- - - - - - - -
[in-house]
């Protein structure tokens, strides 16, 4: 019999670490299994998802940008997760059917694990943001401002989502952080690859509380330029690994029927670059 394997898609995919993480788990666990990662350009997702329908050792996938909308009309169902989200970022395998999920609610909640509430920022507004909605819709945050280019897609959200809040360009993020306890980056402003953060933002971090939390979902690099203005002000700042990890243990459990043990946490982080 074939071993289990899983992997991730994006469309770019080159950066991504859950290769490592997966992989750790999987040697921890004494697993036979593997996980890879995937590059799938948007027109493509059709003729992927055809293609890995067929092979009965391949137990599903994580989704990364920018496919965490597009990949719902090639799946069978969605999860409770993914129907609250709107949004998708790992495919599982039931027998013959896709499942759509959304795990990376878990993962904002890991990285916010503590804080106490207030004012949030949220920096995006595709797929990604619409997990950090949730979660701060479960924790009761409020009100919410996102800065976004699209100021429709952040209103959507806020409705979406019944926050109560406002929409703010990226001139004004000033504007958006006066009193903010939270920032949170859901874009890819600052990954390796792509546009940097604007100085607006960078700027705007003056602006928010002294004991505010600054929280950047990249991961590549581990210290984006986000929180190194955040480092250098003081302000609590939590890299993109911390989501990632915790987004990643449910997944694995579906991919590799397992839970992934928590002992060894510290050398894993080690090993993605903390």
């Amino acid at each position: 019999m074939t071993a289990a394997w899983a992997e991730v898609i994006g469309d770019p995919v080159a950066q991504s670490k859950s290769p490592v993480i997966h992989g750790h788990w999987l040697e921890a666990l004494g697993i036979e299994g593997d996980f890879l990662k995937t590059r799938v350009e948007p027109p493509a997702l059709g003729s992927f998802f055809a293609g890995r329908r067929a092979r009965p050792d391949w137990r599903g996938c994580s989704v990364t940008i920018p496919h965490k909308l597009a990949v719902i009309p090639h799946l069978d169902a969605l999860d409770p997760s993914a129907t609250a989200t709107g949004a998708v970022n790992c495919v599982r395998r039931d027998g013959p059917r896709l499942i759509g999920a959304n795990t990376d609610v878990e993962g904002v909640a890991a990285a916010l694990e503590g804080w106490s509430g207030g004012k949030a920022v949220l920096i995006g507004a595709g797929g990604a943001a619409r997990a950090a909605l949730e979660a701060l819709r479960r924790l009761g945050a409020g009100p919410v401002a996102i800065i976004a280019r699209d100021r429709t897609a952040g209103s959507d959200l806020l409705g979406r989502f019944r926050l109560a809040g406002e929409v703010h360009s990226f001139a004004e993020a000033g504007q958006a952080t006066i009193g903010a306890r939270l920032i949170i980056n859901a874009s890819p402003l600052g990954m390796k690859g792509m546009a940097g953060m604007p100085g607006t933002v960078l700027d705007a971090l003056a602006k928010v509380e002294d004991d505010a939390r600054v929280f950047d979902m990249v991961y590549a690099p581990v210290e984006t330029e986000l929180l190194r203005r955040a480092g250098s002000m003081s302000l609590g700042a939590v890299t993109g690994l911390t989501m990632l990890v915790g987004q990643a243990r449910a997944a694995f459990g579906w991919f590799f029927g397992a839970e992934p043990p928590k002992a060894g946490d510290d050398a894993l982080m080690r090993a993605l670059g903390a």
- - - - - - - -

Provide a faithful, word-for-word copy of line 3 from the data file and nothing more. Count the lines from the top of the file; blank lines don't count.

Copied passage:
């Amino acid at each position: 019999m074939t071993a289990a394997w899983a992997e991730v898609i994006g469309d770019p995919v080159a950066q991504s670490k859950s290769p490592v993480i997966h992989g750790h788990w999987l040697e921890a666990l004494g697993i036979e299994g593997d996980f890879l990662k995937t590059r799938v350009e948007p027109p493509a997702l059709g003729s992927f998802f055809a293609g890995r329908r067929a092979r009965p050792d391949w137990r599903g996938c994580s989704v990364t940008i920018p496919h965490k909308l597009a990949v719902i009309p090639h799946l069978d169902a969605l999860d409770p997760s993914a129907t609250a989200t709107g949004a998708v970022n790992c495919v599982r395998r039931d027998g013959p059917r896709l499942i759509g999920a959304n795990t990376d609610v878990e993962g904002v909640a890991a990285a916010l694990e503590g804080w106490s509430g207030g004012k949030a920022v949220l920096i995006g507004a595709g797929g990604a943001a619409r997990a950090a909605l949730e979660a701060l819709r479960r924790l009761g945050a409020g009100p919410v401002a996102i800065i976004a280019r699209d100021r429709t897609a952040g209103s959507d959200l806020l409705g979406r989502f019944r926050l109560a809040g406002e929409v703010h360009s990226f001139a004004e993020a000033g504007q958006a952080t006066i009193g903010a306890r939270l920032i949170i980056n859901a874009s890819p402003l600052g990954m390796k690859g792509m546009a940097g953060m604007p100085g607006t933002v960078l700027d705007a971090l003056a602006k928010v509380e002294d004991d505010a939390r600054v929280f950047d979902m990249v991961y590549a690099p581990v210290e984006t330029e986000l929180l190194r203005r955040a480092g250098s002000m003081s302000l609590g700042a939590v890299t993109g690994l911390t989501m990632l990890v915790g987004q990643a243990r449910a997944a694995f459990g579906w991919f590799f029927g397992a839970e992934p043990p928590k002992a060894g946490d510290d050398a894993l982080m080690r090993a993605l670059g903390a």